By Christopher Breslin
In February, 2020, the Richard Corman photography gallery, on Amsterdam Avenue, between 81st and 82nd Streets, opened as a pop-up store that was only supposed to be around for a few weeks. It was still there in December, 2020, when the Pearce Green art gallery opened right next door.
On a blustery afternoon, I visited both galleries and enjoyed their photography and art, and, just as much, the stories both proprietors told me about themselves, and how they came to have their own galleries.
Richard Corman, 67, is a born-and-bred New Yorker who grew up on the Upper West Side when it was gritty and artistic. He was a classic city street basketball player, who never dreamed of becoming a photographer.
Richard said, “Basketball was my love growing up. I played at every park in the city, but Riverside Park was always my favorite court. My teammates were like my family.”
Richard’s actual family lived on West 78th Street. His father, Harvey, was a psychiatrist, and his mother was the legendary casting director, Cis Corman, who died last year, after casting hundreds of famed films, including Death Wish, Raging Bull, and The Deer Hunter.
It was Cis’s friendship with a young aspiring actress she met while both were studying acting that led to her stellar career. One afternoon, a sixteen-year-old girl walked into the classroom. A self-described ugly duckling and loner, she had taken the subway in from Williamsburg, Brooklyn. She was a student at Erasmus High School, and she wanted fame and fortune.
You guessed it, the precocious sixteen-year-old was Barbra Streisand, and it wasn’t long before she and Cis became best friends. Richard said, “Barbra sang her first song ever in my kitchen. She had never sung [in public] before. The moment she started to sing, my whole family was brought to tears.”
Not long after that day in Richard’s kitchen, Barbra made her Broadway debut, and was nominated for a Tony at 19 years old. From there she went on to super stardom and took her best friend Cis along for the ride. Cis became a casting director, Barbra’s producer, and then the president of Barbra Streisand’s production company, a position she held for decades until her passing.
“Barbra was family,” Richard said. “She was always over, and she was either talking or singing. She sang in every room in our apartment. She was Barbra…what else can I tell you? She was one of a kind.”
I asked Richard how, with such a home life and passion for basketball, he had found his path to photography, and he said, “For my 27th birthday my parents bought me a camera. It was a 25-p 35mm Konica and that started me on my way.”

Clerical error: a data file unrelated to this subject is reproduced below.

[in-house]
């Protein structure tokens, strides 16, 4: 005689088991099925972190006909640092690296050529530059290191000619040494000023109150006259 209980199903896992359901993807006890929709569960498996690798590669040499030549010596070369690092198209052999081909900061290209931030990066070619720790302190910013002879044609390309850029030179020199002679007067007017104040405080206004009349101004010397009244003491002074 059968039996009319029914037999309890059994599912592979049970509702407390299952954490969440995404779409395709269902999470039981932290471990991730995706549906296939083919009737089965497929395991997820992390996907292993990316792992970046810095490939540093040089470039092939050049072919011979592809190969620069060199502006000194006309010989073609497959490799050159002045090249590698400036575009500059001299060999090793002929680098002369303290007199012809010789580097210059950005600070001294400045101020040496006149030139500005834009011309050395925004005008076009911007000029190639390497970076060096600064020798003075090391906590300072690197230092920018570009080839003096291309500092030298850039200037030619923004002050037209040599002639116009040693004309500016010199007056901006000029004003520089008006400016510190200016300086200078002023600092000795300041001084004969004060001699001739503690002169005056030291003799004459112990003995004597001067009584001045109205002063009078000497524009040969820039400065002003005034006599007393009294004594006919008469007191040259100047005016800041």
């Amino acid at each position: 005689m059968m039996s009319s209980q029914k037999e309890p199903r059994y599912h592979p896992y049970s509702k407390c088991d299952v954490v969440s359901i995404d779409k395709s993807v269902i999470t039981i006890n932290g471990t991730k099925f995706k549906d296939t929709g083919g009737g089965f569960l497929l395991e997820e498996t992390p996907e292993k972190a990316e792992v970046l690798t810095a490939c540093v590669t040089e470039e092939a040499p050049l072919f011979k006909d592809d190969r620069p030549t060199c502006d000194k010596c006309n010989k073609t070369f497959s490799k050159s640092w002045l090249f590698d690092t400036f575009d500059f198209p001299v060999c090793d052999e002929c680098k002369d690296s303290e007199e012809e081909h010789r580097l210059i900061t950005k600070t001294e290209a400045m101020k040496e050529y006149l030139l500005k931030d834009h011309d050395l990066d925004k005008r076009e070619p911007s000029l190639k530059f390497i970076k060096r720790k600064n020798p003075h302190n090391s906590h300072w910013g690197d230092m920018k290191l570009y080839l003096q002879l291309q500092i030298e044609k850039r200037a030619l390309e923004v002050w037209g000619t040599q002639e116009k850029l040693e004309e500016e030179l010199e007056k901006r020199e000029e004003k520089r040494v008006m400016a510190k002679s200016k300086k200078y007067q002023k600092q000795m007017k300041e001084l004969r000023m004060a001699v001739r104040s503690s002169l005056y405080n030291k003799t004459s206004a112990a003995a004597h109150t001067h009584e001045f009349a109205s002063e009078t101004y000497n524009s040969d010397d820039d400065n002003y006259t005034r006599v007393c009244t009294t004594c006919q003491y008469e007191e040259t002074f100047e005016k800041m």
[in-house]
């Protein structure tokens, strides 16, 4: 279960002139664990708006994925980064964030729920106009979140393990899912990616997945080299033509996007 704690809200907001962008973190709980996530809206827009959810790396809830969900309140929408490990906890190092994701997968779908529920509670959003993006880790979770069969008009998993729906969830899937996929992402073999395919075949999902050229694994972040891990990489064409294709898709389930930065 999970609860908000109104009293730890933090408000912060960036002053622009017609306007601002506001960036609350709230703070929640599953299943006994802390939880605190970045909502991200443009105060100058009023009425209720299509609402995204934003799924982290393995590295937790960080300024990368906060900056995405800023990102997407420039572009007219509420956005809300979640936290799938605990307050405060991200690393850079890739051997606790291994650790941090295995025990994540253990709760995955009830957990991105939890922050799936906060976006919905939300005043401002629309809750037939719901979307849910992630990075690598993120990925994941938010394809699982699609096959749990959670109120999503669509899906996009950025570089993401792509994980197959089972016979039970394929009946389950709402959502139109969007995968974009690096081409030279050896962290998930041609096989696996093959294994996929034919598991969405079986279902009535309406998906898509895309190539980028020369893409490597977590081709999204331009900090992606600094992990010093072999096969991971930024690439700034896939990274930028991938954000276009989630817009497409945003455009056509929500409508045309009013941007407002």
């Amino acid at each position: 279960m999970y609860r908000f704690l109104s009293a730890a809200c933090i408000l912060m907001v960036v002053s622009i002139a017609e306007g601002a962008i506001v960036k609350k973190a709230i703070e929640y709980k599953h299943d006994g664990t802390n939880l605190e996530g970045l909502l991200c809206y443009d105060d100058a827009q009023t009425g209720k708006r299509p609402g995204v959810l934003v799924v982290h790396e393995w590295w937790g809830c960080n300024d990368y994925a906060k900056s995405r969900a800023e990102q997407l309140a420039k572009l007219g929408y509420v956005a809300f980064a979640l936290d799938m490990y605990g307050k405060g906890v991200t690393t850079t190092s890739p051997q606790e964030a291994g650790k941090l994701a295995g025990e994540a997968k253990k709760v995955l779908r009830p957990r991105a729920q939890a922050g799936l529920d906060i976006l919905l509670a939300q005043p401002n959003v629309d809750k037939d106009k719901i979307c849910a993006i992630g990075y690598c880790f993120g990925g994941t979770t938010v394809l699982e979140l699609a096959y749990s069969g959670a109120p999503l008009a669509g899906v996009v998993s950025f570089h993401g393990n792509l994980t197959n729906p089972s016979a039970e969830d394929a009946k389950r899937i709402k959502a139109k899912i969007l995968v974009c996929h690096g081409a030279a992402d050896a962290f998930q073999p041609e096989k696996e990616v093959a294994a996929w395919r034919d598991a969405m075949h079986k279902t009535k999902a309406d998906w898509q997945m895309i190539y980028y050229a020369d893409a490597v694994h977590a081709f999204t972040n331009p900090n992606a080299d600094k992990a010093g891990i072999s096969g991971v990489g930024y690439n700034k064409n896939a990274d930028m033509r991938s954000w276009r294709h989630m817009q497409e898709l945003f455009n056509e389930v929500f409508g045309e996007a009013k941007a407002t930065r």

Richard started working as an assistant for Richard Avedon and then struck some early gold shooting the first shots of Madonna and from that point on, he never stopped taking pictures.
Richard’s gallery is presently full of black-and-white original photographs that range from those of the celebrity world — with bold and sensitive shots of Muhammad Ali, Robert De Niro, Misty Copeland, Michael Jordan, and many others — to athletes of the Special Olympics, which he has photographed for 20 years and is “truly proud of.” He called having a gallery on the Upper West Side, “such a joy.”
I said goodbye and headed for the gallery next door.
Pearce Green’s art gallery is full of bright and colorful original paintings from this special artist who is a recent college graduate and, amazingly, all of 22 years old.
I asked Pearce to describe his work and he said, “It’s modern pop culture, that’s the best way for me to explain it.”
Pearce’s gallery is a warm hub of creativity nestled into a storefront where his girlfriend Mia serves as the gallery’s manager.
Pearce said, “having my own gallery is so exciting and a lot of people are coming in. I do all my painting right here in the gallery. I also do my sales here and I still can’t believe it.”
Pearce never imagined himself becoming a painter. All Pearce ever dreamed of being while growing up was a writer. He lived on West 70th Street and Broadway with his parents. His father, Colton, was an actor, and his mother, Elizabeth, was a Latin ball room dancer. In high school, Pearce attended the Dalton school and for college he went to the University of Iowa to study literature.
After college, Pearce moved back home and put down his writing pen in favor of a paint brush. Soon his family’s apartment became overcrowded with his original works and, one afternoon, while his mother was walking on Amsterdam Avenue, she noticed the vacant store and, with some hope of getting some space back in her apartment, she inquired with the landlord and they quickly made a deal. The Peace Green gallery was born. Pearce pays his mom what he can.
Pearce said, “I had to find a way to channel my creativity and painting was the best way for me. My mom did it, but without the Sofia family none of this would be possible.”
I spoke with the landlord, Leonard Sofia, and he said, “We love both these galleries. They are a nice addition to the neighborhood. We are happy for them.”
Outside on the street I stopped a woman named Jessica who was walking with her young child and asked her what she thought of the two galleries, and she replied, “I pass by them daily and I have not stopped in yet, but I really think there should be more places like this. We certainly have enough banks.”
Another person I stopped named Joanie who was now looking into the window of the Corman gallery and who worked in fashion said, “I have been into both galleries. They are nice additions to the neighborhood.”
Both galleries are very happy that they are surviving during these difficult times and now with spring in the air and the pandemic slowly starting to lift they both hope to keep their doors open for a long time and keep art alive in the neighborhood they grew up in and love.